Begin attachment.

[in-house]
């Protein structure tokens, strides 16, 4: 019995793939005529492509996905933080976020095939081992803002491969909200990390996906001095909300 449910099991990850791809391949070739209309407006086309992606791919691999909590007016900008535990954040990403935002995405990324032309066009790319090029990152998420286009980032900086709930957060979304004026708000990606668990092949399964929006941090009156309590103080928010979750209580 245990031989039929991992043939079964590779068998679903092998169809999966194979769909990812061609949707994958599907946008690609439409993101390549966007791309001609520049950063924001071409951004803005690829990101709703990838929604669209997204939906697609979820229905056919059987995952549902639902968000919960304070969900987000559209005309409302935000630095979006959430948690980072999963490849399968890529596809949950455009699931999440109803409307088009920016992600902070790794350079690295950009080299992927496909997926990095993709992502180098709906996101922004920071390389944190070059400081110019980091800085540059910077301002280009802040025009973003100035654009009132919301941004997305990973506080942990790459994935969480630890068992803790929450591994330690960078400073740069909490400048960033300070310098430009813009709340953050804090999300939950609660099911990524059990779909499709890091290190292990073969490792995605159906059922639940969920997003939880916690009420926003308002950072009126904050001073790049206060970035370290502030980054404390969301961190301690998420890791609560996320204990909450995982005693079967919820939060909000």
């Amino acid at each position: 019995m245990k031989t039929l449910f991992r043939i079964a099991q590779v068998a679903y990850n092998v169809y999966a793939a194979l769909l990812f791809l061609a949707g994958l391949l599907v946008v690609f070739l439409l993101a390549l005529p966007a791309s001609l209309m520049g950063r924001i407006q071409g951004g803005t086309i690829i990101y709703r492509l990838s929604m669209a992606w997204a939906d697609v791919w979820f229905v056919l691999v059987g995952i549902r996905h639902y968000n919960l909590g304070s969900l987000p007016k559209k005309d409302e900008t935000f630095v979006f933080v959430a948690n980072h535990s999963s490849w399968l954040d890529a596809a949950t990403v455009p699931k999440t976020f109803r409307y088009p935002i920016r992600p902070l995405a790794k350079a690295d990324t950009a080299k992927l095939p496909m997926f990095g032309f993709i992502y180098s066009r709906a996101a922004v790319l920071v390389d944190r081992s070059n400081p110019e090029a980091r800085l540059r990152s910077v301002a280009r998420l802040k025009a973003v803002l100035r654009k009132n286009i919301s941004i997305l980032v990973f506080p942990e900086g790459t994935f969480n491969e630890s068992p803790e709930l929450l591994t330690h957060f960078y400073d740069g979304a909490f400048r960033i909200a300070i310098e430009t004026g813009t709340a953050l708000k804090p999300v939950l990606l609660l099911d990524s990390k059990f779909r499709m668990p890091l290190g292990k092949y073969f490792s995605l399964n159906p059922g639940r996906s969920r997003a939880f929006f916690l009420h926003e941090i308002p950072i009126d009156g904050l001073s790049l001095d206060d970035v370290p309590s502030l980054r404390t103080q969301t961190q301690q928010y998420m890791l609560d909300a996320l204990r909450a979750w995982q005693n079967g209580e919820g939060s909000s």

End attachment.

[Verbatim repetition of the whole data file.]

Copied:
[in-house]
């Protein structure tokens, strides 16, 4: 019995793939005529492509996905933080976020095939081992803002491969909200990390996906001095909300 449910099991990850791809391949070739209309407006086309992606791919691999909590007016900008535990954040990403935002995405990324032309066009790319090029990152998420286009980032900086709930957060979304004026708000990606668990092949399964929006941090009156309590103080928010979750209580 245990031989039929991992043939079964590779068998679903092998169809999966194979769909990812061609949707994958599907946008690609439409993101390549966007791309001609520049950063924001071409951004803005690829990101709703990838929604669209997204939906697609979820229905056919059987995952549902639902968000919960304070969900987000559209005309409302935000630095979006959430948690980072999963490849399968890529596809949950455009699931999440109803409307088009920016992600902070790794350079690295950009080299992927496909997926990095993709992502180098709906996101922004920071390389944190070059400081110019980091800085540059910077301002280009802040025009973003100035654009009132919301941004997305990973506080942990790459994935969480630890068992803790929450591994330690960078400073740069909490400048960033300070310098430009813009709340953050804090999300939950609660099911990524059990779909499709890091290190292990073969490792995605159906059922639940969920997003939880916690009420926003308002950072009126904050001073790049206060970035370290502030980054404390969301961190301690998420890791609560996320204990909450995982005693079967919820939060909000």
């Amino acid at each position: 019995m245990k031989t039929l449910f991992r043939i079964a099991q590779v068998a679903y990850n092998v169809y999966a793939a194979l769909l990812f791809l061609a949707g994958l391949l599907v946008v690609f070739l439409l993101a390549l005529p966007a791309s001609l209309m520049g950063r924001i407006q071409g951004g803005t086309i690829i990101y709703r492509l990838s929604m669209a992606w997204a939906d697609v791919w979820f229905v056919l691999v059987g995952i549902r996905h639902y968000n919960l909590g304070s969900l987000p007016k559209k005309d409302e900008t935000f630095v979006f933080v959430a948690n980072h535990s999963s490849w399968l954040d890529a596809a949950t990403v455009p699931k999440t976020f109803r409307y088009p935002i920016r992600p902070l995405a790794k350079a690295d990324t950009a080299k992927l095939p496909m997926f990095g032309f993709i992502y180098s066009r709906a996101a922004v790319l920071v390389d944190r081992s070059n400081p110019e090029a980091r800085l540059r990152s910077v301002a280009r998420l802040k025009a973003v803002l100035r654009k009132n286009i919301s941004i997305l980032v990973f506080p942990e900086g790459t994935f969480n491969e630890s068992p803790e709930l929450l591994t330690h957060f960078y400073d740069g979304a909490f400048r960033i909200a300070i310098e430009t004026g813009t709340a953050l708000k804090p999300v939950l990606l609660l099911d990524s990390k059990f779909r499709m668990p890091l290190g292990k092949y073969f490792s995605l399964n159906p059922g639940r996906s969920r997003a939880f929006f916690l009420h926003e941090i308002p950072i009126d009156g904050l001073s790049l001095d206060d970035v370290p309590s502030l980054r404390t103080q969301t961190q301690q928010y998420m890791l609560d909300a996320l204990r909450a979750w995982q005693n079967g209580e919820g939060s909000s």